If Gingrich doesn’t get the nomination—and he doesn’t especially deserve to—he may at least serve the same function that other unlikely nominees have served on various issues from Santorum (Iran) to Cain (taxes) to Bachmann (ObamaCare) to Perry (Social Security): namely, to push Mitt Romney to the right.  Based on his comments on the Palestinians, Gingrich may even serve as a model for pressuring our nominee to speak the truth.

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How About a Relief Vessel Called the Yasser Arafat?

June 09, 2010 By: Scott Spiegel Category: Israel

800px-Mavi_Marmara_leaving_port
Image by Scott Spiegel via Flickr

Perhaps the heartrending lament that the Turkish aid flotilla Mavi Marmara—headed for Gaza and stopped by the Israeli Navy last week—contained a bevy of innocent Nobel Peace laureates would be more compelling if recent Nobel Peace laureates didn’t include the father of modern terrorism, Yasser Arafat.

Perhaps the fact that nine passengers were accidentally killed in the struggle would carry more emotional punch if the excursion hadn’t been funded by an Islamist, anti-Israeli, Hamas-allied, Turkish front group whose dream is to unaccidentally kill six million Jews.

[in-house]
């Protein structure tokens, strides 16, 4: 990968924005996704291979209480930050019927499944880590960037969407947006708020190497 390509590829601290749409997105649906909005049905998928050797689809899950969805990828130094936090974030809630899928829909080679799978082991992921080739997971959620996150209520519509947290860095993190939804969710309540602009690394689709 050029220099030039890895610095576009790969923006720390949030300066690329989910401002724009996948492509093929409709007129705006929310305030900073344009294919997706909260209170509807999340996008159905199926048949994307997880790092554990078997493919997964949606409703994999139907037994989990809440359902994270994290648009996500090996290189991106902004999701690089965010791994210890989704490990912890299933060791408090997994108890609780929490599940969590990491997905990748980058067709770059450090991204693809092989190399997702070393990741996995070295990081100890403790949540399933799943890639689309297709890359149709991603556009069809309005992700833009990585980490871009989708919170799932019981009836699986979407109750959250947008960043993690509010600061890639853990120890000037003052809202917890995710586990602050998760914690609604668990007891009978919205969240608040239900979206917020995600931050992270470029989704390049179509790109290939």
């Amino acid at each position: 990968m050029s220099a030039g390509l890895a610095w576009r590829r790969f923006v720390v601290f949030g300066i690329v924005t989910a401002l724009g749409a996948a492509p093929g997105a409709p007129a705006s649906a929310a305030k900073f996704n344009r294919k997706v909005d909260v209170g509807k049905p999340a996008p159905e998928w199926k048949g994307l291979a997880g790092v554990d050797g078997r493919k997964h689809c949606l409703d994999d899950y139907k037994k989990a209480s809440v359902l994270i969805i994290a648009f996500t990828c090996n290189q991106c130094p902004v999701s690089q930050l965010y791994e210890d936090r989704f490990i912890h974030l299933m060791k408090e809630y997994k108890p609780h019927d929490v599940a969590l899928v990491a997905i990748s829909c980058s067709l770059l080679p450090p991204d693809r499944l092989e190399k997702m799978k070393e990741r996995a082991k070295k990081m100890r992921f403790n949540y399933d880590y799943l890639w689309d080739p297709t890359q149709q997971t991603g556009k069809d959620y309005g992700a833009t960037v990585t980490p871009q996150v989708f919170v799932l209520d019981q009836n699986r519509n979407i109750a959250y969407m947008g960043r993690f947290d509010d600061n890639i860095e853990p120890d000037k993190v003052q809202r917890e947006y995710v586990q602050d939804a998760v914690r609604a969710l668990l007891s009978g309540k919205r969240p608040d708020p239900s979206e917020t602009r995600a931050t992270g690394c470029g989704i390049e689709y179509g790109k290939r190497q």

Perhaps the claim that helpless crew members were unarmed and sought no confrontation with Israeli soldiers would ring truer if the Mavi Marmara hadn’t been stocked with butcher knives and heavy baton-shaped pipes and sticks.

Notwithstanding Pat Buchanan’s idiotic comparison of the ship’s passengers to civil rights protestors, and Israel’s stopping the flotilla to a garden-variety carjacking, Israel is not indiscriminately lobbing cannonballs into Gaza-bound aid ships and sinking them, or raiding them for loot and hostages, Somali pirate-style.

Firing on these “aid” ships that pro-Palestinian groups keep using to try to break Israel’s blockade would actually be justifiable, given that such groups are forever trying to sneak steel, concrete, and other weapons supplies to Gaza for the purpose of constructing more rockets to fire into neighboring Israeli cities.

Instead of reacting as, say, the United States would have if Germany or Japan had tried to break its naval blockade during World War II, the Israeli Navy patiently sends multiple radio warnings to ships entering the blockade zone and gently escorts them to a nearby port, where they inspect the ships, separate any items constituting genuine aid from those that could be used to build weapons, and offer to truck the permitted goods to Gaza at Israel’s cost.

The delivery of confiscated aid to Gaza is invariably turned away.